Archbishop of York
Died: 5th February 1140
Thurstan was one of the most remarkable of the northern archbishops. Like other great churchmen of his time, he was the son of a priest. His father's name was Auger, a Prebendary of London. Auger was a native of Bayeux and had another son, Andoenus (Ouen), who became Bishop of Evreux. Thurstan had be longed to the household of William Rufus and, upon that King's death, became the Chaplain and Secretary of King Henry I, by whom he was nominated the successor of Archbishop Thomas II in 1114. At this time, Thurstan was only a sub-deacon. He was ordained deacon by William Giffard, Bishop of Winchester, and was then solemnly enthroned in the Minster at York.
The following five years were occupied in the great dispute between York and Canterbury. Thurstan steadily refused to make the required submission to the southern primate; and Archbishop Ralph d'Escures, who in the same year, 1114, was translated from Rochester to Canterbury, refused, as steadily, to consecrate him without it. Thurstan was, however, ordained priest by Flambard, Bishop of Durham. The King himself supported either side in turn and, on one occasion, Thurstan resigned into his hands, as suzerain, all the preferment that he possessed. This was afterwards restored but, in spite of support and influence for Thomas from three successive popes - Paschal, Gelasius II (who died in 1118) and Calixtus II - Archbishop Ralph persisted in his refusal. Thurstan was at length consecrated during the Council of Rheims (20th October 1119) at the hands of Calixtus himself. Henry dissiesed Thurstan of the Archiepiscopal lands; and the new archbishop remained for some months in the Papal Court, until Calixtus. The latter determined that the Church of York should be for ever freed from the profession to Canterbury, gave Thurstan a charter of exemption to that effect, with the papal bull affixed, and despatched him toward England. He even carried letters threatening King Henry with excommunication if the Archbishop were not, at once, placed in his see. Thurstan, with the Papal Ambassadors, the Archbishop of Tours, and the Bishop of Beauvais, found Henry in Normandy and, after some debate, it was agreed that the temporalities should be restored to Thurstan, if he would still remain absent for a time from England. Thurstan consented and Henry sailed from Barfleur (25th November 1120), his son following him in the ' White Ship' which was lost with all on board.
At Christmas, the King summoned the Archbishop of Canterbury and his suffragans and showed them the letters and mandates of Calixtus. They did not venture to disobey them and Thurstan was invited to cross the sea to England once more. Early in the Spring of 1121, he was received at York, by vast multitudes who thronged out of the city to meet him, and was re-enthroned in the Minster. The claims of Canterbury were, however, by no means extinguished. They were revived, and before the Pope, by Ralph's successor, William de Corbei. They were only placed in abeyance, for a time, by the appointment of Corbeil as Papal Legate in England, thus giving him personally an undisputed superiority.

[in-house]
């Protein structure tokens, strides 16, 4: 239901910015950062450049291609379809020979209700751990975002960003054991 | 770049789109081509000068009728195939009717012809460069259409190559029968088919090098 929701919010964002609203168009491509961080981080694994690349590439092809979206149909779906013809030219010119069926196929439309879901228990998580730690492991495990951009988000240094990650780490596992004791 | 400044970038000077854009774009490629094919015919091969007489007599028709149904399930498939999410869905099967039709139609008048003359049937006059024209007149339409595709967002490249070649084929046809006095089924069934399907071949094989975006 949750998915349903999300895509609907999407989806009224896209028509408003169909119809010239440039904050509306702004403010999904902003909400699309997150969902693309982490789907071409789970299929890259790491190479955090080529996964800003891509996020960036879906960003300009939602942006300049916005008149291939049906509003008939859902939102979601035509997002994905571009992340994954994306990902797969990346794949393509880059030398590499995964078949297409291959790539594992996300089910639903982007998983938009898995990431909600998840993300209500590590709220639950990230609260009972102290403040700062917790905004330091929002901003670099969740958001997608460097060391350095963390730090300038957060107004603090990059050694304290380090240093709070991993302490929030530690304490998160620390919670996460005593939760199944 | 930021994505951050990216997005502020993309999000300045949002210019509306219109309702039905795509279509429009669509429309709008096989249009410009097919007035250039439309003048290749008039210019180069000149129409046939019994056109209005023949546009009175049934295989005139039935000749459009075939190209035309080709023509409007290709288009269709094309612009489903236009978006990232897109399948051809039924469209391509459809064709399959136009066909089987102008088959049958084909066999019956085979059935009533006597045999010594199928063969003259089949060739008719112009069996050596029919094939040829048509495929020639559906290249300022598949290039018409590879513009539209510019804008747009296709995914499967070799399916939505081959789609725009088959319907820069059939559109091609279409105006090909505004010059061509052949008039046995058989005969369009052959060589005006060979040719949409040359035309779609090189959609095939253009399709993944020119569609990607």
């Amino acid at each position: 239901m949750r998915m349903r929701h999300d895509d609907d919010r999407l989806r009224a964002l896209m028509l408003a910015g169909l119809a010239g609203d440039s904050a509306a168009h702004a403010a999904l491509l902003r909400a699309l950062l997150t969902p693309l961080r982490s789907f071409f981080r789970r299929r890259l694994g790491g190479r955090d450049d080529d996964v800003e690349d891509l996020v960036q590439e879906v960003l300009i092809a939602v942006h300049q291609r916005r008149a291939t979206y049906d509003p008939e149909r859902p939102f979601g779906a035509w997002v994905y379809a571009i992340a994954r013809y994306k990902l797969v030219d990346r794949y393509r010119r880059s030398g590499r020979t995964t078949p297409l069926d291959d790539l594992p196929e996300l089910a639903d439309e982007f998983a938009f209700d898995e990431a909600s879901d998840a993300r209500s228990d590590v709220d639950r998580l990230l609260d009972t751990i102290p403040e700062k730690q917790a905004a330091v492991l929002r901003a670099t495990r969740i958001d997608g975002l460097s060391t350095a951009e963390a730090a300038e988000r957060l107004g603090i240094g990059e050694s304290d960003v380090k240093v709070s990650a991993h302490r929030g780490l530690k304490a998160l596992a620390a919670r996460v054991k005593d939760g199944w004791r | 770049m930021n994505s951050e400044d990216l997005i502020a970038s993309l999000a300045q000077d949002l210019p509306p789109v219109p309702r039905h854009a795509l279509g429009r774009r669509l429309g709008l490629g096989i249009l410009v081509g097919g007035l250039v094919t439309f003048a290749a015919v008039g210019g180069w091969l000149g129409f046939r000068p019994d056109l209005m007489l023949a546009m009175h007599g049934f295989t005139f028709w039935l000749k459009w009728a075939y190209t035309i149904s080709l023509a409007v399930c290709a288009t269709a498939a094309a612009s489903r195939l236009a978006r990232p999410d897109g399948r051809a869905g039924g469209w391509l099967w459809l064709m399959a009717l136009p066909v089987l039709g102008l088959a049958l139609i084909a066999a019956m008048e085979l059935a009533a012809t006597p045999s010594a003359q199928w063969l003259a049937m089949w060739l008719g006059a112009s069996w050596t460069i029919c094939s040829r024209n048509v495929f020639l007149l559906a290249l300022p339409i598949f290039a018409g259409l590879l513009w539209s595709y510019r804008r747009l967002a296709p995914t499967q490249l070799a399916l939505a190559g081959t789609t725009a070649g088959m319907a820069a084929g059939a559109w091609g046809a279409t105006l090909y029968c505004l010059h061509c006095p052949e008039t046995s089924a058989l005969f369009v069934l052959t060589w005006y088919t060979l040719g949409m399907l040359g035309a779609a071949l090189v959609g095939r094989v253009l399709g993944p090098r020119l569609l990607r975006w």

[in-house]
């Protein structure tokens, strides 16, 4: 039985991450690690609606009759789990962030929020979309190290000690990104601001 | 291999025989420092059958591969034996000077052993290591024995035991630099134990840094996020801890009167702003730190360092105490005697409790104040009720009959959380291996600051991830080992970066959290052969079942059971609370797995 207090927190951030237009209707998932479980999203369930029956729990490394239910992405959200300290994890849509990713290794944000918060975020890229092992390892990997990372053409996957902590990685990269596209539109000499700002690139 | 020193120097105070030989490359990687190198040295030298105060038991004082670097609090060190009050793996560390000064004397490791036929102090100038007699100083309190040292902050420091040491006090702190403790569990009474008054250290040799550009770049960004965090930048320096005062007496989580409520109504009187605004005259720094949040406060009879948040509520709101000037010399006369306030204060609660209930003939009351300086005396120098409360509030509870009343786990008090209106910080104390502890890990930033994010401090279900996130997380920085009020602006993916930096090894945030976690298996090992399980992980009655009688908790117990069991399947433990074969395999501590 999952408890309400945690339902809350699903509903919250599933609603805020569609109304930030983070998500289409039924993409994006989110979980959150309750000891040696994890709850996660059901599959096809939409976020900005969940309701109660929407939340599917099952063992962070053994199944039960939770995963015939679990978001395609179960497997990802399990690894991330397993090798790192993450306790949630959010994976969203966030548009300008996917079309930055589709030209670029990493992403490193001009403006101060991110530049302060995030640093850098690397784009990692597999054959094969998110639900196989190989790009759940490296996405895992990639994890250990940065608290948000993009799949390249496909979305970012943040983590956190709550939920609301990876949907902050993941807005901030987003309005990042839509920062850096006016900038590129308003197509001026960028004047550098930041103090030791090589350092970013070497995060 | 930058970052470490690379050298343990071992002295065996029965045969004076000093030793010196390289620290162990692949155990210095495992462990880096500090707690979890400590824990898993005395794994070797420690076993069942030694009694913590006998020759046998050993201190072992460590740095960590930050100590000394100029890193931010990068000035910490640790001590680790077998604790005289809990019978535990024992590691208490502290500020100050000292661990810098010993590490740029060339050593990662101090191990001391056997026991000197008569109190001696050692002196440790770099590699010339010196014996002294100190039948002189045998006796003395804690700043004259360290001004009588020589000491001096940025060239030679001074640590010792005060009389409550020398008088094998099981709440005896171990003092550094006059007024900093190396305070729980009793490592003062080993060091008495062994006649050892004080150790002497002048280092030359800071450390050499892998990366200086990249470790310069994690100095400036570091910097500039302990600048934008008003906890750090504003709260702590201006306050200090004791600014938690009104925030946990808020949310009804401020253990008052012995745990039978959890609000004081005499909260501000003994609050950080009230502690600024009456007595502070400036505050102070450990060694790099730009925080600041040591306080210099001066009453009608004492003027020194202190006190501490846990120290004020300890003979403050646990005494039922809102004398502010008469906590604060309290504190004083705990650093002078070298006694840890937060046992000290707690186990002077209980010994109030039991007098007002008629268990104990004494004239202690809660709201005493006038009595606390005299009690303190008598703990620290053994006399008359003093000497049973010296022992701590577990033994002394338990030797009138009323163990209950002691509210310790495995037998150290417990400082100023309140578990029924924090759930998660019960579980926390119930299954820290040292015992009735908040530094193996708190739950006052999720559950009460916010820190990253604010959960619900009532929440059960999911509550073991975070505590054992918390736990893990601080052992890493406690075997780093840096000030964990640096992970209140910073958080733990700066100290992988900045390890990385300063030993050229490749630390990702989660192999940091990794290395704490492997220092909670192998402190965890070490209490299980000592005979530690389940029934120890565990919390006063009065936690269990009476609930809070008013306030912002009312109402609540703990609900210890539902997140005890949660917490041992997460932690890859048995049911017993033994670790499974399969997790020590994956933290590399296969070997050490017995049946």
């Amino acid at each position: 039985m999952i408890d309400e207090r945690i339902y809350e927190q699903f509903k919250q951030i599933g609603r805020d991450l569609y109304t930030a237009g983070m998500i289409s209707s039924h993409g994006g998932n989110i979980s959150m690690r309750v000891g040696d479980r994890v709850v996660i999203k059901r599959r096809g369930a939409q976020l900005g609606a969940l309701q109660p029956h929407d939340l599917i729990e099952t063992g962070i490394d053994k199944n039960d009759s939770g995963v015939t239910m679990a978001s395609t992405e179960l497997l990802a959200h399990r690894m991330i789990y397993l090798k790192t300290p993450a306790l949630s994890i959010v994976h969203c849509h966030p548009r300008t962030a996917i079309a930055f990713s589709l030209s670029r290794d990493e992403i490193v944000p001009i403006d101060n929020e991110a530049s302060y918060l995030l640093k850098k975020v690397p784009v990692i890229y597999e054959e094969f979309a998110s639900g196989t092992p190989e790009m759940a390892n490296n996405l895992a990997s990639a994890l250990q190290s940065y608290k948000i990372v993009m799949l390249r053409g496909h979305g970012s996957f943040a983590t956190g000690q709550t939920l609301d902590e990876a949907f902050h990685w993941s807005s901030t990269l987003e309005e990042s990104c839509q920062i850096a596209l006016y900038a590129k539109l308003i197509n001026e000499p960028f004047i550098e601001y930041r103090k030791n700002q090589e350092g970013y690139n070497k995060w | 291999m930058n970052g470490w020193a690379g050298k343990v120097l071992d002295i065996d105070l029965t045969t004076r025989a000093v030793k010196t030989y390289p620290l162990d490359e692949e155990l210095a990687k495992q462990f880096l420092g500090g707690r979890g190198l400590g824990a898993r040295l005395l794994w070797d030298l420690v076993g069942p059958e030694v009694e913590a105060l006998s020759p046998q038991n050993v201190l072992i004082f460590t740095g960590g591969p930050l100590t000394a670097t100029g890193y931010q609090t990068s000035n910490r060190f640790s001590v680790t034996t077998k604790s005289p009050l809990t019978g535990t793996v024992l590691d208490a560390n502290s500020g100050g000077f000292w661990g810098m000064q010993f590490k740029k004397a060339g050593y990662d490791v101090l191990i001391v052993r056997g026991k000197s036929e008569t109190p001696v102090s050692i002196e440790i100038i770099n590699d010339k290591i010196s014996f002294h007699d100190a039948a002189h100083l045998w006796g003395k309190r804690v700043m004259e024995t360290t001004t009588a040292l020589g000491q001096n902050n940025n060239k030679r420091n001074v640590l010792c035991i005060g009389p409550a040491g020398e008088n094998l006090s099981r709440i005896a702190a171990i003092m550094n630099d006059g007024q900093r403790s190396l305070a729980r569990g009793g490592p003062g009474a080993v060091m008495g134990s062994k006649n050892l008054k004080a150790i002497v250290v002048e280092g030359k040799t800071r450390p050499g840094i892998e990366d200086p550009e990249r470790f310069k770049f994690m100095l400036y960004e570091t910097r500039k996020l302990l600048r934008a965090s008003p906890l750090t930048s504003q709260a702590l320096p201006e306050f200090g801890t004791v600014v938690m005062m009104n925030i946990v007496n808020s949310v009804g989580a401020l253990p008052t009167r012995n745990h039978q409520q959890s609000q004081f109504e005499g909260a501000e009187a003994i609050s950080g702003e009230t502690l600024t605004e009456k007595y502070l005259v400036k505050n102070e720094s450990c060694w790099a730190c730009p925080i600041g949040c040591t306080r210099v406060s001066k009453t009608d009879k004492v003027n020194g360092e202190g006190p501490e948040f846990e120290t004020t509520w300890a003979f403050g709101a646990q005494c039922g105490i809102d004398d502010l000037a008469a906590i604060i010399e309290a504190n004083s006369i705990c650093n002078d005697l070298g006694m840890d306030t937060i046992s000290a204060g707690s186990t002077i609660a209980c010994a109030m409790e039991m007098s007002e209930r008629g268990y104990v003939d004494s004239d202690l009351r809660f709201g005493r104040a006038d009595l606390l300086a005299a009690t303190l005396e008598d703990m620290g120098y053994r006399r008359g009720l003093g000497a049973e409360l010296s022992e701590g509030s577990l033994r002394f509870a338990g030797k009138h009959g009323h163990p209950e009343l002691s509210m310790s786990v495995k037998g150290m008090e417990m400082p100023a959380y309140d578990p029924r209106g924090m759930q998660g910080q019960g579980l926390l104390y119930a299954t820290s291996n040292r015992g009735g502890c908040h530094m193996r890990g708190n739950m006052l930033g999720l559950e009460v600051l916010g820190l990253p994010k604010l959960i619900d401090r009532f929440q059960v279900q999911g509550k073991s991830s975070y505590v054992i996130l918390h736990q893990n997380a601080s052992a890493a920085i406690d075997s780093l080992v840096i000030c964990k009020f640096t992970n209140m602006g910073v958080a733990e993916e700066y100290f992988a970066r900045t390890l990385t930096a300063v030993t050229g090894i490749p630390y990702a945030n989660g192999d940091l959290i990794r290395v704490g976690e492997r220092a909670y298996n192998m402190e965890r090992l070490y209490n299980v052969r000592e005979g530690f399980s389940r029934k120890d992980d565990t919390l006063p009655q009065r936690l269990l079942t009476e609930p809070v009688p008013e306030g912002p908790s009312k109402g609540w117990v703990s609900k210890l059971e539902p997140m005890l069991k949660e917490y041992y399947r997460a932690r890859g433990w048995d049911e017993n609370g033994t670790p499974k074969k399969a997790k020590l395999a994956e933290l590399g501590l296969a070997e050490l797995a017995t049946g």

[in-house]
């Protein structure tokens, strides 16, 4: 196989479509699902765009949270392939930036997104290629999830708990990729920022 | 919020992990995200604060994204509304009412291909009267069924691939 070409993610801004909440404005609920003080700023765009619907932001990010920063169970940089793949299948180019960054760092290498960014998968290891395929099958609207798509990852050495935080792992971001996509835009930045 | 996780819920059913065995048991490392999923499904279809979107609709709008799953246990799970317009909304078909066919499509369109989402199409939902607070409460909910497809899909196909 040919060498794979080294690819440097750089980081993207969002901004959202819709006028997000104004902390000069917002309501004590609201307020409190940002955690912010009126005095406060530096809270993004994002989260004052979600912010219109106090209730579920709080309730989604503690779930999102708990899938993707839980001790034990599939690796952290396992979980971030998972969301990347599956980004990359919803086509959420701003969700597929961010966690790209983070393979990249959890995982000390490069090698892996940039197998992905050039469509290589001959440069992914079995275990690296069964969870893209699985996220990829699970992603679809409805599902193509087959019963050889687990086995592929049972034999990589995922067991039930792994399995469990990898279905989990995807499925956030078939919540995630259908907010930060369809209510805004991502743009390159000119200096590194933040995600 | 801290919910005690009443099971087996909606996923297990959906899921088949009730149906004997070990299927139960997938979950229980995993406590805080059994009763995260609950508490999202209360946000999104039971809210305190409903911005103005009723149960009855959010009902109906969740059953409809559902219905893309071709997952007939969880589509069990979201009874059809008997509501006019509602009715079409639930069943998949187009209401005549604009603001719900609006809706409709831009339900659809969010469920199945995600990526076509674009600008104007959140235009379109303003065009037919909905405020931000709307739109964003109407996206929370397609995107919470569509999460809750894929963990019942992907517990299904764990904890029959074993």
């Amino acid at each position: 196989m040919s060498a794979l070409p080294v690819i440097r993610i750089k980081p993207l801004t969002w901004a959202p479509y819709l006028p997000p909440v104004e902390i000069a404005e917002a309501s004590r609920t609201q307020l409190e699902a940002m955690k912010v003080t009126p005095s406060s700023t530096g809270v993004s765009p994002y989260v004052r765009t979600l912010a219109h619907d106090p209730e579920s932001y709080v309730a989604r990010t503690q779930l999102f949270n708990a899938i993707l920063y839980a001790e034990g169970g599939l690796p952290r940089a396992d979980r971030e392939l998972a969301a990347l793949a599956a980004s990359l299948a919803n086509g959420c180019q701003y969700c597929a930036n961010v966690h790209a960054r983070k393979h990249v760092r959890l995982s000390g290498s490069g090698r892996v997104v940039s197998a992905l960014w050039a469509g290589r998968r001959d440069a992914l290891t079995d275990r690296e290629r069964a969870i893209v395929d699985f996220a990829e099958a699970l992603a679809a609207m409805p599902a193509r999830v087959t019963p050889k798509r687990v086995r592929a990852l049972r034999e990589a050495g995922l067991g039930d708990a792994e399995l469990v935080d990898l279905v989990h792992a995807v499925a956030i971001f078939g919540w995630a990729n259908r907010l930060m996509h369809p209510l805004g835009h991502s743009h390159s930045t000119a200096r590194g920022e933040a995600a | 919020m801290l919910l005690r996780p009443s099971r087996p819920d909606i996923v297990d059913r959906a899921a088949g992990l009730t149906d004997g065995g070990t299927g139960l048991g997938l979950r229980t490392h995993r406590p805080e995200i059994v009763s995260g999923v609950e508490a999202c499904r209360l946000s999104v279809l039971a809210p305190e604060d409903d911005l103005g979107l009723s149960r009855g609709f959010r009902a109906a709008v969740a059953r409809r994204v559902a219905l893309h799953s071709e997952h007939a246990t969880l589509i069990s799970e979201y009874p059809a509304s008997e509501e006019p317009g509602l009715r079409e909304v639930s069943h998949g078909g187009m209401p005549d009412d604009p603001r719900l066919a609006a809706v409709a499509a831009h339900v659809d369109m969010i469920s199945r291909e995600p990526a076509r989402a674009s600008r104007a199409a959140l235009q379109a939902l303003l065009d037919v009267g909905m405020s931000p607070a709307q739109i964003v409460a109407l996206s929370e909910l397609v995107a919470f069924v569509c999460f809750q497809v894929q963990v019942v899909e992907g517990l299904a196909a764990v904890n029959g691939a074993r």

As Archbishop of York, Thurstan is especially noticeable for the part he took, in 1138, on the occasion of the Battle of the Standard. In 1137, he had visited Scotland as ambassador and had induced King David to make a truce with England until the return of King Stephen from abroad. But, in the following yea,r the Scots broke into Northumberland and thence advanced as far as the neighbourhood of Northallerton in Yorkshire. The English army, which met them there, was assembled mainly by the exertions of the Archbishop. The result of the battle was the entire defeat of the Scots and the assured safety of the north of England. The "Standard" from which the field was named, was a wheeled platform, resembling the "Carrocio" used for the same purpose in Italy. On it were raised the holy banners of St. Peter of York, St. John of Beverley and St. Wilfrid of Ripon. (The historians of the "Bellum Standardi" are Ailred of Rievaulx and Richard of Hexham.)
He was also a great patron of monasticism in the north of England. As its reviver, Thurstan is almost entitled to rank with St. Bernard, his personal friend and correspondent. At the time of Thurstan's accession to the see of York, there were few religious houses in the north of England. The only orders being Benedictines, Augustinian Canons and Cluniacs, the last of whom had one monastery only at Pontefract. During his archiepiscopate, six new houses of Augustinians were established in Yorkshire - Kirkham, Gisborough, Bridlington, Bolton, Nostel and Drax; and the great order of Reformed Benedictines - the Cistercians - were first introduced. The Cistercian houses of Rievaulx, Byland and Fountains, were founded and fostered at the especial insistence of Thurstan. It is probable that the monks who colonised Rievaulx had been sent into Yorkshire by St. Bernard himself, in the hope that Thurstan would provide them with a resting-place. The site of Fountains had been the Archbishop's own property.
A few days before his death, Thurstan, in accordance with the advice of St. Bernard and in fulfilment of a vow made at Cluny in his youth, became a monk among the Cluniacs at Pontefract. He died on 5th February 1140 and was buried before the high altar of the Cluniac Church. The Chapter of York first chose as his successor, at the insistence of Henry of Blois, the powerful Bishop of Winchester, his nephew, Henry do Sully, Abbot of Fecamp. The Pope, however, refused to recognise him, because he would not give up his monastery; and in January 1142, the Chapter chose William FitzHerbert, another of the great Bishop's nephews, instead.
Edited from Richard John King's "Handbook to the Cathedrals of England: Northern Division" (1903).
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